Australia’s early and widespread use of clean-needle programs seems to have kept HIV rates among injection-drug users in check over the long term, a study showed.
In 1986, several years after HIV and AIDS came to widespread attention, Australia set up publicly funded programs to provide injection-drug users with clean needles and syringes, an attempt to prevent needle sharing and head off an epidemic of HIV, the virus that causes AIDS, among drug users.
In many countries, needle exchange programs allow drug users to trade in used needles for new ones, but in Australia users are simply given new ones.
Libby Topp, at the National Centre in HIV Epidemiology and Clinical Research in Darlinghurst, Australia, and other researchers found that between 1995 and 2009, the rate of HIV among participants in Australia’s needle programs held steady at about 1 percent.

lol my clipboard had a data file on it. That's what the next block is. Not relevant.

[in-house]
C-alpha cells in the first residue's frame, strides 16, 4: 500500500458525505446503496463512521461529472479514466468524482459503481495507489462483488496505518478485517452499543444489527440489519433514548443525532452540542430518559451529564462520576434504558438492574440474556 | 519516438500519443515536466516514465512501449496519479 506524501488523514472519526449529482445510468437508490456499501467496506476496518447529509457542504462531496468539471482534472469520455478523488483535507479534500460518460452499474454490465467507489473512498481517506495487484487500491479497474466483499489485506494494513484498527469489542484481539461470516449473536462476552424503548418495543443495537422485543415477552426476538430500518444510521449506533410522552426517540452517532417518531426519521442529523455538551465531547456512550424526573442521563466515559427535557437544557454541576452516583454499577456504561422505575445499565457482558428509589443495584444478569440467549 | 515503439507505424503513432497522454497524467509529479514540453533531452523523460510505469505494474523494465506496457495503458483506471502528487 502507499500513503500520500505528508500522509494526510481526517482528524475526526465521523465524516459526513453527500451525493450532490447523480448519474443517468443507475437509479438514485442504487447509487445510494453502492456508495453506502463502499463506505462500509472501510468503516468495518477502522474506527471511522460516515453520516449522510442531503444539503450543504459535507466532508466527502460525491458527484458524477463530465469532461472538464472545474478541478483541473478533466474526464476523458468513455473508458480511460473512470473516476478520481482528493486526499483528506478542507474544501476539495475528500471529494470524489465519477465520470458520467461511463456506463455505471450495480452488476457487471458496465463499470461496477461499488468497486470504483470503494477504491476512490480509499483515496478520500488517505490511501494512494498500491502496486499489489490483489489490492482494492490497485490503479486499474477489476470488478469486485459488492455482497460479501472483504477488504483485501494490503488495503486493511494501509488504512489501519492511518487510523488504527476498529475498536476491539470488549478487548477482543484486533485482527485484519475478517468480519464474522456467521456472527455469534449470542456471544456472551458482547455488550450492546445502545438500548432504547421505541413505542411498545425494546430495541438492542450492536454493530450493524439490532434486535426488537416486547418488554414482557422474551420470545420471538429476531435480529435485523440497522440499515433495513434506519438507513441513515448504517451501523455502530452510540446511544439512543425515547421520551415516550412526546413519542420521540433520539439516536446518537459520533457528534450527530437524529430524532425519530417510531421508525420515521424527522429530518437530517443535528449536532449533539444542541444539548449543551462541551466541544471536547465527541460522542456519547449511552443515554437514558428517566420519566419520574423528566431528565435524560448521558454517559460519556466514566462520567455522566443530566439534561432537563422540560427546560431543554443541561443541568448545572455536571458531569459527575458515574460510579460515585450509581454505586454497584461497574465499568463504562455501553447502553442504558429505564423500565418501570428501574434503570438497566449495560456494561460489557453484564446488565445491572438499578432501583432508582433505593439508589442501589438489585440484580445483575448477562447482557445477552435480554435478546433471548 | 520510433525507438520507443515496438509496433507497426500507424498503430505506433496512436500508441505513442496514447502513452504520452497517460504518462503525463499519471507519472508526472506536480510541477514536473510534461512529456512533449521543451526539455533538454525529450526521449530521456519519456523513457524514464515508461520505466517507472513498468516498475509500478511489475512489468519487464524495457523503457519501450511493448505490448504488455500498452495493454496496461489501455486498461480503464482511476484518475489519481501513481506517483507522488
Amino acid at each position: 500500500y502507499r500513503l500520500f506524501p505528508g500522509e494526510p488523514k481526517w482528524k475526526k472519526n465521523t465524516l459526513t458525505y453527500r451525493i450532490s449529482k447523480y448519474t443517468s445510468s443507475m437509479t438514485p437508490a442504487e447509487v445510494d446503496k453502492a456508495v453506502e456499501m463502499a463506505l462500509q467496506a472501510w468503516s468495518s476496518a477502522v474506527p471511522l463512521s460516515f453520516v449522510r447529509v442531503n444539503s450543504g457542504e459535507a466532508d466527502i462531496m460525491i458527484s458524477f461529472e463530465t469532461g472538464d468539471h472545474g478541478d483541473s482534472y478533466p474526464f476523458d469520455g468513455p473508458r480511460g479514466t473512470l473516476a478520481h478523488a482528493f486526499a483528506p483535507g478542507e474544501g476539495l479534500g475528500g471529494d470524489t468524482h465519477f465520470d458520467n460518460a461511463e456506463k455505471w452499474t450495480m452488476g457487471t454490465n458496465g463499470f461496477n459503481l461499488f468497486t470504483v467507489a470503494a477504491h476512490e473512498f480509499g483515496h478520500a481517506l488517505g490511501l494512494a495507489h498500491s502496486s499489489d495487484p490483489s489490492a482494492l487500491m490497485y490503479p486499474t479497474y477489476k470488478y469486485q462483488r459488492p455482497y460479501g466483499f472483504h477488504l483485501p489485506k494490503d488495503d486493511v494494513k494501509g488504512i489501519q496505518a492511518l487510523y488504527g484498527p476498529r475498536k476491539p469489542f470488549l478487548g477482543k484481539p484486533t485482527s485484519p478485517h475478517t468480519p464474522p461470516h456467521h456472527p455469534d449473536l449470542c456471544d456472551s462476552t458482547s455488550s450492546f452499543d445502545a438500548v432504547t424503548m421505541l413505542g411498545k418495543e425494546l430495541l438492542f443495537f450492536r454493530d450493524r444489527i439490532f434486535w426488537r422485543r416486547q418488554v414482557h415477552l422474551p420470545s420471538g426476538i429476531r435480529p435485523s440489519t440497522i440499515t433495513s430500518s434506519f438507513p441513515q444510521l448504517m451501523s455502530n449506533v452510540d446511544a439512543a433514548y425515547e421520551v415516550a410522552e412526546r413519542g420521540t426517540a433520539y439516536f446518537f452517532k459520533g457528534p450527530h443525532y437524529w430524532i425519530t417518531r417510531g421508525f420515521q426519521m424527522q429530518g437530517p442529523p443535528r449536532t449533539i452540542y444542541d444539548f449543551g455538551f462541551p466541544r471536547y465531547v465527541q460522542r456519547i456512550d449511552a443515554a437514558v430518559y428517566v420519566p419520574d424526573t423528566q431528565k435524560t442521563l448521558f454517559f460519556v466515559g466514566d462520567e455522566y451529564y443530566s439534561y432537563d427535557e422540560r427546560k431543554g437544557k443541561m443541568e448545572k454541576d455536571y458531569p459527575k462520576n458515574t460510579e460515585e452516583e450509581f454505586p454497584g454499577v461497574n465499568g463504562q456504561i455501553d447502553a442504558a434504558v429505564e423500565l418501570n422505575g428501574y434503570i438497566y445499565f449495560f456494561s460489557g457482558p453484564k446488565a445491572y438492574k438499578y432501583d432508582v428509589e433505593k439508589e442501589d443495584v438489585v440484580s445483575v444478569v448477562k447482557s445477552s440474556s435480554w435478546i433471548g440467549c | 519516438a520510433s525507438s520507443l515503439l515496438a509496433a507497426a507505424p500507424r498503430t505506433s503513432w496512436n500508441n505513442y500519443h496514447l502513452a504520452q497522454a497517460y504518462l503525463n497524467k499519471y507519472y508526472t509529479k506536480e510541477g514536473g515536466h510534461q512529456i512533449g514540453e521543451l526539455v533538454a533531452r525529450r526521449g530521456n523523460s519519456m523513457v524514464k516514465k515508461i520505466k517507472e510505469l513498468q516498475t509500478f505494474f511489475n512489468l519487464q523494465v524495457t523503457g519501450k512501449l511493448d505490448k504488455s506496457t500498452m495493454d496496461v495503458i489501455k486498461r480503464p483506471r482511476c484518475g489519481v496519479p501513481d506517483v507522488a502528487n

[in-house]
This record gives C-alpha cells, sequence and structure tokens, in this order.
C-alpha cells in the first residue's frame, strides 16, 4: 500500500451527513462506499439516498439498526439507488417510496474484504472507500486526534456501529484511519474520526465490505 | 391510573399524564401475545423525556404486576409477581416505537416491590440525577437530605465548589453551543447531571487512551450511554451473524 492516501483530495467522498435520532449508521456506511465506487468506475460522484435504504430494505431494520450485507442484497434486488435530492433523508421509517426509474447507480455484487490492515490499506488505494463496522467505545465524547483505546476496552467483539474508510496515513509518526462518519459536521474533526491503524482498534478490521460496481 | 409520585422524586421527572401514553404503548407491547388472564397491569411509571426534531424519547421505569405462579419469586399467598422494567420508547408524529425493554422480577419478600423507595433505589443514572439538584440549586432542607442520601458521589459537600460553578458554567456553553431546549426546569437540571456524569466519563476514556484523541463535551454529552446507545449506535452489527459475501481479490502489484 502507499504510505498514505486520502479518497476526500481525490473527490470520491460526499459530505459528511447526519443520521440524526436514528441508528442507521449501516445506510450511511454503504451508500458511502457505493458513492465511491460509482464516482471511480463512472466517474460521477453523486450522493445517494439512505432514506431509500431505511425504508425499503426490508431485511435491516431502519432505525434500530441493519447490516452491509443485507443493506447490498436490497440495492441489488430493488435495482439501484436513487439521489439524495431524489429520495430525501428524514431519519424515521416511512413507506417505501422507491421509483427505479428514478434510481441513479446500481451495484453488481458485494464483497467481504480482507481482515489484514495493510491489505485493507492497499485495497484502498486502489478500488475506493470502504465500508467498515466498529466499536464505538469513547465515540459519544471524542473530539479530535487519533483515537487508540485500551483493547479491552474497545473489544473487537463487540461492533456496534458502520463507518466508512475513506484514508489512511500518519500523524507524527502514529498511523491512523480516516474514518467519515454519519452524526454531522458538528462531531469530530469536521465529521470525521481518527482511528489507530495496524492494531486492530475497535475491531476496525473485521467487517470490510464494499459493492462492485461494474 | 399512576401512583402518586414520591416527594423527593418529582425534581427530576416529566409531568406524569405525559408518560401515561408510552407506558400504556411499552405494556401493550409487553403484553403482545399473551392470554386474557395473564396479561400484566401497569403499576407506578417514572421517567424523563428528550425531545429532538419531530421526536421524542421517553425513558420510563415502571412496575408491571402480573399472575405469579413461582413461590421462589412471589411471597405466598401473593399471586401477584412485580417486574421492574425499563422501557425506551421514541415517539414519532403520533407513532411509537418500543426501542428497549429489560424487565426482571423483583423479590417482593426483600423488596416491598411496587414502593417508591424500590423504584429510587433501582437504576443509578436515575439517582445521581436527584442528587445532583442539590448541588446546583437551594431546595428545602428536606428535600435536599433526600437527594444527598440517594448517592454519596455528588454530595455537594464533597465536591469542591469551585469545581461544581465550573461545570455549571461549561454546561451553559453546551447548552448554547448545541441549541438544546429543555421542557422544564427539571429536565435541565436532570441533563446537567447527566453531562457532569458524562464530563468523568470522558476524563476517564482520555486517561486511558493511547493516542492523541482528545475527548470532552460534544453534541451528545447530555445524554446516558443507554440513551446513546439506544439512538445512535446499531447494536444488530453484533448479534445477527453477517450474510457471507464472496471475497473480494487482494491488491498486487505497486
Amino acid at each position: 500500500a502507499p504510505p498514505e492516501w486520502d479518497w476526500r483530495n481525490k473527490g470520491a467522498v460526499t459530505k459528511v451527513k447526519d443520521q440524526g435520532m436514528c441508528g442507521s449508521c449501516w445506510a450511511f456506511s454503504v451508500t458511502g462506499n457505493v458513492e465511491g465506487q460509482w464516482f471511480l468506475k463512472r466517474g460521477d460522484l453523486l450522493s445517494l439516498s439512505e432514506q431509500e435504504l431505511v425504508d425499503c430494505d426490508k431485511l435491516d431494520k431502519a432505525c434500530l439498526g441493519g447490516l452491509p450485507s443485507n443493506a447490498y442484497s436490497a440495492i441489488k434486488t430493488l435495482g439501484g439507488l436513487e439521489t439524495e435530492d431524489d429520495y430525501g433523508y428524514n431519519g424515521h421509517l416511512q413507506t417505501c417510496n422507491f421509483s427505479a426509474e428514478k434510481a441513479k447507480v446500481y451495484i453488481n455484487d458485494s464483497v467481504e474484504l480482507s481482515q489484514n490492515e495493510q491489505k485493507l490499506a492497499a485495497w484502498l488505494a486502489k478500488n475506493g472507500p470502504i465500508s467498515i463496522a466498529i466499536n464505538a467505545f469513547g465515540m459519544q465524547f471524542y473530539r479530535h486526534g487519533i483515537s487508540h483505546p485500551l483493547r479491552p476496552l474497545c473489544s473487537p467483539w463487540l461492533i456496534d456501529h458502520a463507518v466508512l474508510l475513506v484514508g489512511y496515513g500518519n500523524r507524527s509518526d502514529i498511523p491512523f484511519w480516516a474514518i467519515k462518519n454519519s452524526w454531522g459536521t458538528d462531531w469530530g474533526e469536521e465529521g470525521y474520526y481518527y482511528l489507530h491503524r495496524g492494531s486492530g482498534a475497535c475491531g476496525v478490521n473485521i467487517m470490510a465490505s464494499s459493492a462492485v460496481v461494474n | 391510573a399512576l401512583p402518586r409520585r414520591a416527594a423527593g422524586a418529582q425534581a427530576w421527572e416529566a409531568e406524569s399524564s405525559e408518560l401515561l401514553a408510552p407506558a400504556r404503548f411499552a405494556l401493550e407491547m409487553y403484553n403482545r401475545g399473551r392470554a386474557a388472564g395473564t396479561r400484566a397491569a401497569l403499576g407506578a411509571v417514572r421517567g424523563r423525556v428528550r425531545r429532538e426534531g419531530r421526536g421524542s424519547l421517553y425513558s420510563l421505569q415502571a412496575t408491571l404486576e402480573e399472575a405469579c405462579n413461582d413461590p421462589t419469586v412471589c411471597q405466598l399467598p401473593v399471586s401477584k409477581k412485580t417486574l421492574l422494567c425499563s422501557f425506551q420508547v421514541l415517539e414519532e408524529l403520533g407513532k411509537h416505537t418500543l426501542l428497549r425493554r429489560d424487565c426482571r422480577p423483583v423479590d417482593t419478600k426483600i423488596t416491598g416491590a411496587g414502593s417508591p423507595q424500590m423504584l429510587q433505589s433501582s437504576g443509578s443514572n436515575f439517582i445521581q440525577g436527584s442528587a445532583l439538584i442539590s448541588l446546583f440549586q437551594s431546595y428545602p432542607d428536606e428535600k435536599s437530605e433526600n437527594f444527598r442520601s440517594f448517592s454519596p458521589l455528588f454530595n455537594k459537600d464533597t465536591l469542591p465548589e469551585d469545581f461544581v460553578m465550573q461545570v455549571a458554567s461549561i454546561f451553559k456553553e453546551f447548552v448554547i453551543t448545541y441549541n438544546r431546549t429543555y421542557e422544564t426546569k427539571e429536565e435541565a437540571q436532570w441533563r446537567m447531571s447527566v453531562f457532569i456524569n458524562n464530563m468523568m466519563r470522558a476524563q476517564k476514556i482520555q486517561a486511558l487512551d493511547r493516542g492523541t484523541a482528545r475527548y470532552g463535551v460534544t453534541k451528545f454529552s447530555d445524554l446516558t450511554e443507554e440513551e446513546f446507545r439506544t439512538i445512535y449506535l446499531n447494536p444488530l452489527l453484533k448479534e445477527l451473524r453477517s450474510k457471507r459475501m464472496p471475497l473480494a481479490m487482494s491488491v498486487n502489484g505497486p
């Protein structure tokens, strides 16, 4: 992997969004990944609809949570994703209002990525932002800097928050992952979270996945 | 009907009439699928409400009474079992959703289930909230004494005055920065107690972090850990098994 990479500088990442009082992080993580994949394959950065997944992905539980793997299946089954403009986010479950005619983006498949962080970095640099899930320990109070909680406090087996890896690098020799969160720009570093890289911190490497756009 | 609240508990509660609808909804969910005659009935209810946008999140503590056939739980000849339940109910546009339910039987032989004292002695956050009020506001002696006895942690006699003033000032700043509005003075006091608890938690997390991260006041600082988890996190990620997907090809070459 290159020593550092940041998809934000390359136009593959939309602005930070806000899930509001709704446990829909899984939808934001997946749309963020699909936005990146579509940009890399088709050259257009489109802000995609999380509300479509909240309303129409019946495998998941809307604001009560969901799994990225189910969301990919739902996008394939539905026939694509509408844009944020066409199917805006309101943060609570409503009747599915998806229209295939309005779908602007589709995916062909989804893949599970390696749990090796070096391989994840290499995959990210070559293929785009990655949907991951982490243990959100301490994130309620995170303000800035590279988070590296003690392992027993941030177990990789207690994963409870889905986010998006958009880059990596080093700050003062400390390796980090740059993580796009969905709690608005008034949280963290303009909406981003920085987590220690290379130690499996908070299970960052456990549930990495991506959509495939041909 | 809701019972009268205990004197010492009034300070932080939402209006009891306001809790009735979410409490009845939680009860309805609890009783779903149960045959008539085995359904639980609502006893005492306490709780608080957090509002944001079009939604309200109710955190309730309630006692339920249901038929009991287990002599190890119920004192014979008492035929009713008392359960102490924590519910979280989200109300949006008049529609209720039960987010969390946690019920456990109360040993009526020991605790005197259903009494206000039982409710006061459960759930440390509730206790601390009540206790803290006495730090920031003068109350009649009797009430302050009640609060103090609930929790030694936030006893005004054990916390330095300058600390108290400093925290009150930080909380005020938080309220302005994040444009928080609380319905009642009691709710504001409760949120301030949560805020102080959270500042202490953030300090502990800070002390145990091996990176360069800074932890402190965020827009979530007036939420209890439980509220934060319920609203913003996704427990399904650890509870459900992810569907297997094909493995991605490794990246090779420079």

According to the study, reported in the journal AIDS, the pattern of infections also mirrored what is seen in the general Australian population — that is, the majority were among gay and bisexual men.
“There has never been a significant, generalized outbreak of HIV among people who inject drugs in this country,” Topp said. “What our results show is that in a country where needle and syringe programs were introduced early and on a widespread basis, HIV transmission never became a problem among injectors.”
Topp told reporters in an e-mail that, based on other research, the 1 percent HIV rate is true of all injection-drug users in Australia, and not only those who use the needle and syringe programs.
By contrast, an estimated 16 percent of injection-drug users in the US are living with HIV, while in Russia that figure is 37 percent.
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